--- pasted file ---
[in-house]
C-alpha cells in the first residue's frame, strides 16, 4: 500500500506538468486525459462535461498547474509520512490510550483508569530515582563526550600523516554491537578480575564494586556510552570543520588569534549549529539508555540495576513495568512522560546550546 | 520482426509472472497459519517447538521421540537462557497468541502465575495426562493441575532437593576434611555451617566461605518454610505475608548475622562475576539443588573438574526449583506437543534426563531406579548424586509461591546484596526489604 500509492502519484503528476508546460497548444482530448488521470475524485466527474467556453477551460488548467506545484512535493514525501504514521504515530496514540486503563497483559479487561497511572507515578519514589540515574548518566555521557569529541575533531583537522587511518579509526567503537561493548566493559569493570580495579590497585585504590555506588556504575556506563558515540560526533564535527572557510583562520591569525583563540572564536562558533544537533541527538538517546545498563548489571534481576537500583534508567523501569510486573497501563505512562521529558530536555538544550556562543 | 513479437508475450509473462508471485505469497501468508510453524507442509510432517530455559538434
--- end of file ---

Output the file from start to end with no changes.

[in-house]
C-alpha cells in the first residue's frame, strides 16, 4: 500500500506538468486525459462535461498547474509520512490510550483508569530515582563526550600523516554491537578480575564494586556510552570543520588569534549549529539508555540495576513495568512522560546550546 | 520482426509472472497459519517447538521421540537462557497468541502465575495426562493441575532437593576434611555451617566461605518454610505475608548475622562475576539443588573438574526449583506437543534426563531406579548424586509461591546484596526489604 500509492502519484503528476508546460497548444482530448488521470475524485466527474467556453477551460488548467506545484512535493514525501504514521504515530496514540486503563497483559479487561497511572507515578519514589540515574548518566555521557569529541575533531583537522587511518579509526567503537561493548566493559569493570580495579590497585585504590555506588556504575556506563558515540560526533564535527572557510583562520591569525583563540572564536562558533544537533541527538538517546545498563548489571534481576537500583534508567523501569510486573497501563505512562521529558530536555538544550556562543 | 513479437508475450509473462508471485505469497501468508510453524507442509510432517530455559538434